4. Conflicts of Interest
A “conflict of interest” exists when a person’s private interests interferes in any way with the interests of the Company. A conflict situation can arise when an employee, officer or director takes actions or has interests that may make it difficult to perform his or her Company work objectively and efficiently. Conflicts of interest may also arise when an employee, officer or director, or members of his or her family, receives improper personal benefits as a result of his or her position in the Company. Loans to, or guarantees of obligations of, employees and their family members may create conflicts of interest.
It is almost always a conflict of interest for a Company employee to work simultaneously for a competitor, customer or supplier. You are not allowed to work for a competitor as a consultant or Board member. The best policy is to avoid any direct or indirect business connection with our customers, suppliers or competitors, except on our behalf. Conflicts of interest are prohibited as a matter of Company policy, except under guidelines approved by the Board. Conflicts of interest may not always be clear-cut, so if you have a question, you should consult with higher levels of management. Any employee, officer or director who becomes aware of a conflict or potential conflict should bring it to the attention of a supervisor, manager or other appropriate personnel or consult with the procedures described in Section 16 of this Code.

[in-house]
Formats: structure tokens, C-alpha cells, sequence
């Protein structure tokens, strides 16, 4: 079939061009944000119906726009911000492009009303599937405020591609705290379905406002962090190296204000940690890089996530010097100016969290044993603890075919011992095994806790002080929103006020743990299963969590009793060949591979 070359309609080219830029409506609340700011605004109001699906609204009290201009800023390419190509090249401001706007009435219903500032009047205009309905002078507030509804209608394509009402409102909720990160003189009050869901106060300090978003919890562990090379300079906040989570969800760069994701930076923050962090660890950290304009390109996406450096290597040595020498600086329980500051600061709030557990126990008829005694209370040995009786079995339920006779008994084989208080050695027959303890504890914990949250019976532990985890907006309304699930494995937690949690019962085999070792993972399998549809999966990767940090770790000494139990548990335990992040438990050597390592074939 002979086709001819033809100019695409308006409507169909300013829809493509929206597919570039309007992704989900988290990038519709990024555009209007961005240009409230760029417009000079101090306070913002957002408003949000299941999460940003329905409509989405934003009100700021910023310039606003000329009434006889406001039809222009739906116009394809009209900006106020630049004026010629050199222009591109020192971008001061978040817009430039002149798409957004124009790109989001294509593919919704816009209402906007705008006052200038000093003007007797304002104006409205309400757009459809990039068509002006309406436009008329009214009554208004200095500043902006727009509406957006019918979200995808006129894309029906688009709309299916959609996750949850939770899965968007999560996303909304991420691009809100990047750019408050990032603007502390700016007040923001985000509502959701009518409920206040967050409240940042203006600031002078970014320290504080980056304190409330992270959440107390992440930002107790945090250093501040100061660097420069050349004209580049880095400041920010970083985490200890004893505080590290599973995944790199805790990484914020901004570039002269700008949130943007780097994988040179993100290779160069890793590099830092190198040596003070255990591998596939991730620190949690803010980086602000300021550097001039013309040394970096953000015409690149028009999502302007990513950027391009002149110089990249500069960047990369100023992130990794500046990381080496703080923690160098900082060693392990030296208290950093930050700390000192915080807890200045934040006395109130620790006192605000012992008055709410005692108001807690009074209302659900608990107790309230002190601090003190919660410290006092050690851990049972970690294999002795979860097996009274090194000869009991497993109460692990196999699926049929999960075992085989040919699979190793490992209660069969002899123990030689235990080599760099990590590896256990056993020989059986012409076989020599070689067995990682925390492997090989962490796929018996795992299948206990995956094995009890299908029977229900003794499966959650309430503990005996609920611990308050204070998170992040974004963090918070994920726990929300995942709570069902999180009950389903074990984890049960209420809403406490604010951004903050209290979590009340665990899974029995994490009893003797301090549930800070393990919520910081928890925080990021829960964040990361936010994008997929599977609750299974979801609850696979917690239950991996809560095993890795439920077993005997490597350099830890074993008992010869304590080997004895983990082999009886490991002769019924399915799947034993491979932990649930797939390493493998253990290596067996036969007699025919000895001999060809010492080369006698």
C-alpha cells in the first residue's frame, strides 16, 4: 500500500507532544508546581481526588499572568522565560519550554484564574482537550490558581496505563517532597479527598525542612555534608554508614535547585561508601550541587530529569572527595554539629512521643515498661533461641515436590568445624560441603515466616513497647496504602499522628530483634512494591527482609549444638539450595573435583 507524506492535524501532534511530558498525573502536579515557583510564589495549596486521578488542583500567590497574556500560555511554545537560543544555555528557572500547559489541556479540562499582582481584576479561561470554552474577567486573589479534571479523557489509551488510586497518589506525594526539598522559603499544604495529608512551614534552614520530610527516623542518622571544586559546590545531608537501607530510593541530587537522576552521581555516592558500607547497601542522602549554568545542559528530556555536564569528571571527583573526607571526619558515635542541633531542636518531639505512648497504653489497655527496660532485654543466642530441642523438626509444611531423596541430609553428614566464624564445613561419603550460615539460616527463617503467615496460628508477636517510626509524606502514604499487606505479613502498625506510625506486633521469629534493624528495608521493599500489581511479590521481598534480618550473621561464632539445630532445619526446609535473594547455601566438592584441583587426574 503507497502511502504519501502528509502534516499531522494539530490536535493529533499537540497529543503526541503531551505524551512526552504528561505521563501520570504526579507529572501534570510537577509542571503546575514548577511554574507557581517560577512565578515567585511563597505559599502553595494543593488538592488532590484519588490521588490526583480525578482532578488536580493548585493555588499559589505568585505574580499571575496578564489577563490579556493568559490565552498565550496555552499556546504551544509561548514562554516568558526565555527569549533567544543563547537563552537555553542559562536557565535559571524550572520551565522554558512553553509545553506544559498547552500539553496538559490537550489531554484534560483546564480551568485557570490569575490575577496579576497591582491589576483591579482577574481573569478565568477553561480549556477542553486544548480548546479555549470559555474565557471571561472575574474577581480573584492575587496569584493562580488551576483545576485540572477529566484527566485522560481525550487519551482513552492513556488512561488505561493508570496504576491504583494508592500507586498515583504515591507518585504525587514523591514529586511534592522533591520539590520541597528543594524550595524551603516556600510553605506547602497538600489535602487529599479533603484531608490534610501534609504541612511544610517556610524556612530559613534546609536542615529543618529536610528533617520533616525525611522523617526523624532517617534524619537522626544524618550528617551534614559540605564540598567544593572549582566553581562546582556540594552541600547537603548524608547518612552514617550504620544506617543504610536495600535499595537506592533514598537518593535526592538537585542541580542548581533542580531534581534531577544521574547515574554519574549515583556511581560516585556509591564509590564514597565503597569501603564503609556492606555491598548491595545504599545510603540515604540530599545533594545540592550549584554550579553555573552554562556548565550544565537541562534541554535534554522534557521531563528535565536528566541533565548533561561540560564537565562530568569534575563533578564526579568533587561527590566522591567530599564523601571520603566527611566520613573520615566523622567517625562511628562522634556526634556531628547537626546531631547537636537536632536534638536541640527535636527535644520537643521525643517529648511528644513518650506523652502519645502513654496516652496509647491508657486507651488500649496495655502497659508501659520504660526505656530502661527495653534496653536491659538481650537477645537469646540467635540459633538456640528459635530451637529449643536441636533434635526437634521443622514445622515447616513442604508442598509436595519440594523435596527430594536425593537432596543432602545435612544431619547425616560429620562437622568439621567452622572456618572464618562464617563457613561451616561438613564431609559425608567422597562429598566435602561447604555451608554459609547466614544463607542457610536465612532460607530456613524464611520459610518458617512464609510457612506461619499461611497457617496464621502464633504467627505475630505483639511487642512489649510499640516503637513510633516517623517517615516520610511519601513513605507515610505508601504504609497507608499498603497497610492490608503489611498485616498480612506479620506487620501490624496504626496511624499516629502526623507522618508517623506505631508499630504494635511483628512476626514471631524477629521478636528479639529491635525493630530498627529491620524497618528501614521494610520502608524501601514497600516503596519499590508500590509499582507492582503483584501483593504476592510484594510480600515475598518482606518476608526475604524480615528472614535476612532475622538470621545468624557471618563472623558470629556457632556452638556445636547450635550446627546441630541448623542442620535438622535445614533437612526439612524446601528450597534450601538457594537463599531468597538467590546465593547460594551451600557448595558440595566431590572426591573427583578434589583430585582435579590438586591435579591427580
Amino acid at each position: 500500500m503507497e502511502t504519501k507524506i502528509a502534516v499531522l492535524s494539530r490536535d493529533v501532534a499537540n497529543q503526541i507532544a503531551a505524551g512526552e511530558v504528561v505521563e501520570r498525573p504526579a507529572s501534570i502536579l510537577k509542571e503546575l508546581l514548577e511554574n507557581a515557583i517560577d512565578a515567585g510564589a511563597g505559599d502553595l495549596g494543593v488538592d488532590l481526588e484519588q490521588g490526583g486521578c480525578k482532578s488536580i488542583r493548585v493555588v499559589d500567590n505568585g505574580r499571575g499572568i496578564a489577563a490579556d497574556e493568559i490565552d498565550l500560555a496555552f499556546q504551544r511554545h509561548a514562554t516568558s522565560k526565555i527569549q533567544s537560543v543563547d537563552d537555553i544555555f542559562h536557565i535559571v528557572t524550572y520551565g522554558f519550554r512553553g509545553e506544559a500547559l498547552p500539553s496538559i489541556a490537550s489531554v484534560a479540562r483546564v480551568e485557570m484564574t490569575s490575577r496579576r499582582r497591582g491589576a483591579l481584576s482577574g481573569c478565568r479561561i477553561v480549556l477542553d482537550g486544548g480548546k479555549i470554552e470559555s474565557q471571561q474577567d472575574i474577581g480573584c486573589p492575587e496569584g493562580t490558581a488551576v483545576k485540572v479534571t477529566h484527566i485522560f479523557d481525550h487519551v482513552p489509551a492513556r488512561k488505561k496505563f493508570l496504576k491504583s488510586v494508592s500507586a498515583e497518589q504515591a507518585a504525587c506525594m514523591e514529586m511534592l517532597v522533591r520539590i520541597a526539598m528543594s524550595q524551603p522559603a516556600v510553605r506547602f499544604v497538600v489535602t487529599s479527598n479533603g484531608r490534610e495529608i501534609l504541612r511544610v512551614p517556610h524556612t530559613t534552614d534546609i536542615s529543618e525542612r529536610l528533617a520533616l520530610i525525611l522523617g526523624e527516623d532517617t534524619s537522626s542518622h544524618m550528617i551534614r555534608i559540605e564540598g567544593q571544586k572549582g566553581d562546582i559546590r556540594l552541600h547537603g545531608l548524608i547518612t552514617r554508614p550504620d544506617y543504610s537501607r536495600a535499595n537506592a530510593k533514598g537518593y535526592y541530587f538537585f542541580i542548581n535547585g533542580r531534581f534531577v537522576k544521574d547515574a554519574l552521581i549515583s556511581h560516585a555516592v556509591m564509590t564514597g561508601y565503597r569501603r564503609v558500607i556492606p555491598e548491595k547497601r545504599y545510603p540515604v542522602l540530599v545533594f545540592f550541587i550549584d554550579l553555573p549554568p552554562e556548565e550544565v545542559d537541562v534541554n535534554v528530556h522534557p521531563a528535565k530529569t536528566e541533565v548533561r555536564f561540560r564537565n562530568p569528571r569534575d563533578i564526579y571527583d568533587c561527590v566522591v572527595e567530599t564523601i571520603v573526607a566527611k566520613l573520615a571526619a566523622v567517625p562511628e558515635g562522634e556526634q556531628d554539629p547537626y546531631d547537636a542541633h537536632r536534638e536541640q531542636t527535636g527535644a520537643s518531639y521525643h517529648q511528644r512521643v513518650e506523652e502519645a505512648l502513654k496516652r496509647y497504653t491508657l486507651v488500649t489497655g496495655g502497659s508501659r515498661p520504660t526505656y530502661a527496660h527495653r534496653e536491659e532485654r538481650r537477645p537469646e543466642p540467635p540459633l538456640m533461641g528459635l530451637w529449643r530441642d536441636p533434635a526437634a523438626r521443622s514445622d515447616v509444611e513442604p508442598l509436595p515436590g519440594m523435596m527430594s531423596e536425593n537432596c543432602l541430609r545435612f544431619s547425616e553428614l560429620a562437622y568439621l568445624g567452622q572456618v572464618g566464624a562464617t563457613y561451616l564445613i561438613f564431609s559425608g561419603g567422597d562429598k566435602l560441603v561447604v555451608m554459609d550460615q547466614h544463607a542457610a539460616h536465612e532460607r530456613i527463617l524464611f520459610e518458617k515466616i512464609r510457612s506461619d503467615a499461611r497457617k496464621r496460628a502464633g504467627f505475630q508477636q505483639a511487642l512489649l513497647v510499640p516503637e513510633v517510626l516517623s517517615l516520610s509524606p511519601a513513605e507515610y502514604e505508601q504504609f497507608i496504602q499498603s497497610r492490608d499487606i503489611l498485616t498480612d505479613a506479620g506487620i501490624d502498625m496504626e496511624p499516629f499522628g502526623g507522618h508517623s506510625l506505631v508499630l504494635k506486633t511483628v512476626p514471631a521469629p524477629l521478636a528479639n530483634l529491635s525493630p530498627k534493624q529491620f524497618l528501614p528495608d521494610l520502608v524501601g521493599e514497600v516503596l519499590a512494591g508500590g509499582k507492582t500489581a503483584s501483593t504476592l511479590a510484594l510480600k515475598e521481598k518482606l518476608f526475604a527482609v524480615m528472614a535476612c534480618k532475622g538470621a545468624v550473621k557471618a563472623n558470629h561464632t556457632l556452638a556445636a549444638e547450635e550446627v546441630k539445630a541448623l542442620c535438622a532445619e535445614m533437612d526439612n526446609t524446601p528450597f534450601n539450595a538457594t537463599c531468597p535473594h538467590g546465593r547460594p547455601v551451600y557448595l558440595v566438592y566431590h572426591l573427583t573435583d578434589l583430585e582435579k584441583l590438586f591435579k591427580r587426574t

5. Insider Trading
Employees who have access to confidential information are not permitted to use or share that information for stock trading purposes or for any other purpose except the conduct of our business. All non-public information about the Company should be considered confidential information. To use nonpublic information for persona financial benefit or to “tip” others who might make an investment decision on the basis of this information is not only unethical but also illegal.
6. Corporate Opportunities